“The impact of this oil boycott will be very bad for Putin in the short term”

Russian President Putin visiting an oil platform in the Caspian Sea.Image ANP / AFP

How big is the impact of this oil boycott on Russia?

“I wouldn’t say it’s a half-baked deal, but it took four weeks to close, it won’t come into effect until the winter and the pipeline oil is also exempt. If you really want to hurt, you need to shut down quickly and completely.

“That’s why I think the impact for Putin will not be too bad. The oil market is an international market, so it is going to merge, tankers are going to sail to other countries, prices are going up. This way the financial impact will be limited.’

Doesn’t it hurt at all?

‘A little bit. In the short term, mainly because oil that first went to Europe has longer on its way to the new buyers. You can already see that happening, many tankers are sailing to India and other Asian countries. So a problem arises with the availability of ships. This is difficult for Russia because it has little storage space to absorb disruptions in the transport chain.

‘Reducing production is also complicated for the Russians, because their oil comes from old fields and you can’t get it to work so easily once you’ve shut them down. So they will probably pump up that oil but try to sell it with a big discount. But yes, if the oil price is very high at the same time, as it is now, the pain is also less severe.’

In Europe it works very well.

‘Yes, certainly in the Netherlands. The ports of Rotterdam and Amsterdam normally process a lot of Russian oil and coal. There are at least five refineries in the port of Rotterdam. You have already seen in recent weeks that less Russian oil is arriving in Rotterdam because companies are subject to a kind of seleven sanctioning to do. Shell is the best-known example, but other large and small companies have also decided to stop. The trade is still there, but the throughput and processing is less.’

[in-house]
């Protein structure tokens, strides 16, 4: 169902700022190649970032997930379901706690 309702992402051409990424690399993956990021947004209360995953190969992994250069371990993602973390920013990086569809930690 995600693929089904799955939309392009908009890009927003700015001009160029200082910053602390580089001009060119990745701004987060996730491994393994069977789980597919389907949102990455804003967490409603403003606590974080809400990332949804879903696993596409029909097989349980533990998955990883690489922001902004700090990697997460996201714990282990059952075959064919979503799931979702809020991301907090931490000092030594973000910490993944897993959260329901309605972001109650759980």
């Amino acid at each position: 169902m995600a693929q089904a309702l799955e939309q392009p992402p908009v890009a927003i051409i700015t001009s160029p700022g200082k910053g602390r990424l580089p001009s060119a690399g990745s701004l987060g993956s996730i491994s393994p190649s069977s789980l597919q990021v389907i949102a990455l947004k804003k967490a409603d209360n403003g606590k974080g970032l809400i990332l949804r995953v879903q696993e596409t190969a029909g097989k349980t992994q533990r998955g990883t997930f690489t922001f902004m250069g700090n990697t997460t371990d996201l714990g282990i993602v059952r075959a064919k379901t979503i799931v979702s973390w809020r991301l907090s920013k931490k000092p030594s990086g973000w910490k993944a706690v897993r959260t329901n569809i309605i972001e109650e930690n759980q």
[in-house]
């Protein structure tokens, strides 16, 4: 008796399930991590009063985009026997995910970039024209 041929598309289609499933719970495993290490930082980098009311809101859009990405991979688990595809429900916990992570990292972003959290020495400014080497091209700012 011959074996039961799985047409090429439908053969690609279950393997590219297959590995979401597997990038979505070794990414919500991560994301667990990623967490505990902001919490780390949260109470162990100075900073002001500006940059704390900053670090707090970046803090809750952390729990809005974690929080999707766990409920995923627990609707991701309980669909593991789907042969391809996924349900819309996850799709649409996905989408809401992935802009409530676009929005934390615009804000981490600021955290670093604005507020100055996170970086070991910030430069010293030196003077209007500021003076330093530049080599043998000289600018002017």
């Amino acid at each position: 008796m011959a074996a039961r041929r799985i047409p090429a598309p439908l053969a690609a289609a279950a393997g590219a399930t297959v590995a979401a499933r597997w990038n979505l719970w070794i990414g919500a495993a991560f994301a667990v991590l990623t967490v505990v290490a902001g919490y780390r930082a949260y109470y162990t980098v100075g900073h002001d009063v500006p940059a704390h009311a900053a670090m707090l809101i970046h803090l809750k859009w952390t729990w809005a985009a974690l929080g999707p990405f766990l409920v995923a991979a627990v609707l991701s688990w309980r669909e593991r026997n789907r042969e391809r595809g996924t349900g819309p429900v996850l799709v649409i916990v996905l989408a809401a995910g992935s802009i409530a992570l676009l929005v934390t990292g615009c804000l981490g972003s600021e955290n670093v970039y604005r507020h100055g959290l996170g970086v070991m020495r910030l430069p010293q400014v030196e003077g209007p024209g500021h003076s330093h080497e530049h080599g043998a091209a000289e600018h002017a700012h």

What kind of behavior will this provoke on the global market?

‘We received so-called Ural oil from Russia, which is relatively heavy oil. The Dutch refineries are very modern and can process many types of oil. But many simple refineries in Europe are geared to that Russian oil and cannot simply replace it with other types of crude oil. Oil from America, for example, is too light. Iranian oil is suitable, but there is also a boycott on it. The same goes for Venezuela. Negotiations are now underway with those countries to lift the sanctions. In that regard, the opportunism is of course great.

‘Under the radar, that oil, as well as Russian oil, is of course still being sold, and it is then mixed at sea. We are now also receiving more oil from the Emirates. As I said: the market will adapt to the new situation.’

A tanker with oil from Russia, the Antartic, will unload its oil in Europoort Rotterdam at the beginning of May 2022.  Image Raymond Rutting / de Volkskrant

A tanker with oil from Russia, the Antartic, will unload its oil in Europoort Rotterdam at the beginning of May 2022.Image Raymond Rutting / de Volkskrant

Who are the big winners?